- "This, Jonathan Coe’s ninth novel, is a picaresque, poignant odyssey that plays (somewhat cruelly) with our conceptions of fiction. The metatextuality is deft and well played -- until the end. (...) (H)is metatextuality gets the better of him: he finishes with a weary raspberry to the reader. I can’t give it away, but it was that which makes it stop short of being a masterpiece." - Philip Womack, The Telegraph
- "With The Terrible Privacy of Maxwell Sim, Coe has undertaken to write the life of a bore from the bore’s point of view (at one point, in the book’s best passage, the hero appears to bore someone literally to death) as his life unravels and he sets off on a journey of uncomfortable discovery. (...) Jonathan Coe, acclaimed and admired, seems to have unwritten his novel in the act of writing it, plunging into a canyon like Wile. E. Coyote when he discovers that his tightrope only has one end secured." - Sean O'Brien, Times Literary Supplement
- "The Terrible Privacy of Maxwell Sim is a traveling-salesman novel written on cruise control." - Sam Sacks, Wall Street Journal
- "But the poignant elements of poor Max’s journey of self-discovery are frequently overwhelmed by Coe’s postmodern tics, the kind of cerebral gags one might tolerate from a much younger writer. (...) Worse, the novel’s satire smells stale." - Ron Charles, The Washington Post
- "Dieser Roman ist ein echtes Kunststück. Ein Unterhaltungsroman der besten Sorte, der zu keinem Zeitpunkt seine Leichtigkeit verliert und trotzdem seine Figuren nicht an den Klamauk verrät. Ein Buch, das aus den gegenwärtigen Verhältnissen heraus erzählt, aber nicht die Aufdringlichkeit eines gesellschaftlichen Lehrstücks verströmt, sondern psychische Erosionen aus den Veränderungen der äußeren Verhältnisse geradezu zwingend ableitet." - Christoph Schröder, Die Zeit
Please note that these ratings solely represent the complete review's biased interpretation and subjective opinion of the actual reviews and do not claim to accurately reflect or represent the views of the reviewers.
Similarly the illustrative quotes chosen here are merely those the complete review subjectively believes represent the tenor and judgment of the review as a whole. We acknowledge (and remind and warn you) that they may, in fact, be entirely unrepresentative of the actual reviews by any other measure.
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The complete review's Review:
The Terrible Privacy of Maxwell Sim begins with a brief newspaper article, dated 9 March 2009, describing the circumstances Maxwell Sim found himself in a few days earlier, while the novel proper then begins on Valentine's Day, 2009 and proceeds chronologically from there.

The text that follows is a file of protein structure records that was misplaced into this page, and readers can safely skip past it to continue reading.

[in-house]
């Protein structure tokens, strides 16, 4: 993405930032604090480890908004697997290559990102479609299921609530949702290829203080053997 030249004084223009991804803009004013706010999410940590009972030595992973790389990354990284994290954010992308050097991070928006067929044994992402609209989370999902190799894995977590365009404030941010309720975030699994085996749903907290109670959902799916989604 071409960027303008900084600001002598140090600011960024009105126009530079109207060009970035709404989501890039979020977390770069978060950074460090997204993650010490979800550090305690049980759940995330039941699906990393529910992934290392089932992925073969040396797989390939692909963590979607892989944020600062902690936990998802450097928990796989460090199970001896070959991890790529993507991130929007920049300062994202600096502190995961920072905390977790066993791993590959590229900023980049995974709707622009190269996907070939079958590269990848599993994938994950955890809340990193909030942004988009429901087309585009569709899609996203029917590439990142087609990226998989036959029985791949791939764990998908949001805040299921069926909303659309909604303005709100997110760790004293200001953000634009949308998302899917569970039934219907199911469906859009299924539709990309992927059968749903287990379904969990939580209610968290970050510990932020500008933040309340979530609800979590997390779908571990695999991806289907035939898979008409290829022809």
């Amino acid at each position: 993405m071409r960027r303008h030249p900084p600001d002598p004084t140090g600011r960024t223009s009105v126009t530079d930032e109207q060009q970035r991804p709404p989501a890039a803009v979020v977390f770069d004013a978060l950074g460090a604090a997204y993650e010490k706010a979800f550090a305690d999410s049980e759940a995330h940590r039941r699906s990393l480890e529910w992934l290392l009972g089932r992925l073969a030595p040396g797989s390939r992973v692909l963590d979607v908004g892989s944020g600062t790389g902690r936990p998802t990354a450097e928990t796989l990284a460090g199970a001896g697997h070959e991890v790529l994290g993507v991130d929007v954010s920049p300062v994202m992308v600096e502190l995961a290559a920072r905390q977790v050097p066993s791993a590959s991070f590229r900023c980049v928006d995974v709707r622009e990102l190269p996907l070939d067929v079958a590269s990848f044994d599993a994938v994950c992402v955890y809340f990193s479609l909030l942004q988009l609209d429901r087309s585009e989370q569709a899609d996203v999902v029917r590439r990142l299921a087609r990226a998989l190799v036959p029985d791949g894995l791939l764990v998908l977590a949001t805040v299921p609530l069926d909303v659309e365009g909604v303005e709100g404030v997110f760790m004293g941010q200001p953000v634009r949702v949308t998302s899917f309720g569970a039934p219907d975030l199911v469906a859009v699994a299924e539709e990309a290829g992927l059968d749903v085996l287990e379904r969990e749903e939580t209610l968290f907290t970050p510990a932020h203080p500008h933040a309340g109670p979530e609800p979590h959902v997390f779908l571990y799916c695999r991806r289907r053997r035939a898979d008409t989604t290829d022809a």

The newspaper article makes clear what went wrong over the next three weeks after 14 February, and would seem to take the wind out of some of the narrative's sails: it's quite clear how Maxwell is going to wind up.
Indeed, what's remarkable about The Terrible Privacy of Maxwell Sim is how predictable so much of it is, with so many of the set pieces along the way -- the various episodes describing Maxwell's various stations -- also coming to conclusions that we could foresee.
Of course, this is because Coe presents them this way (as the omnipotent author he could have just as easily upended expectations every step of the way), and that opening newspaper article is surely meant to make clear from the very first that Coe is not just aware of the predictable course of his narrative, but that he wants to make sure the reader is as well.
And while this predictability is part of his game there is more to that game as well: the book goes more than full circle, and instead of ending around 9 March (as readers may have expected) it continues for a few more weeks: the events at the beginning of March turn out not to have been the conclusion of Maxwell's story, but only its nadir.
And while even after that much of the story is rounded off predictably, Coe does add a rather unexpected twist in finishing Maxwell and his story off (though whether the intrusion of the device he chooses -- in such an otherwise predictable narrative -- is wise is certainly debatable).
Maxwell Sim is forty-eight and finds himself rather alone.
His wife left him recently, taking their near-teen daughter with her; he's been on sick leave (for clinical depression) from his job for half a year; he's lost contact with most of his friends; and while the book opens with him visiting his father in Australia (a trip his wife had arranged for him), they've never communicated very well either and don't on this trip either.
He does have more than seventy friends on 'Facebook', though none that qualifies as a friend in the traditional sense -- and the one he'd need.
Maxwell narrates his story, and from the beginning he attempts to reach out to people in the hopes of making an actual connection.
It begins in a restaurant on Valentine's Day and continues on his flight back home.
The first attempts are (predictable) failures, but then he runs into a young woman in the Singapore airport, Poppy, and rather hits it off with her.
(Her unusual job is an amusing one, and involves sound recordings, but like so much else in the novel this is a blatant gimmick, a plot-device that might as well come with an asterisk ('alert: plot device'): the reader knows immediately to expect that sound recording to be played somewhere down the line (and it also is entirely obvious at what point that will happen, once Coe begins to set the stage for it).)
Poppy is too tired to talk at length on the flight, but raves to Maxwell about her uncle Clive and the great time they always have together.
There's also one great story she wants to share with Maxwell, and conveniently Uncle Clive wrote it all up in a letter and while Poppy sleeps Maxwell can read it on her laptop.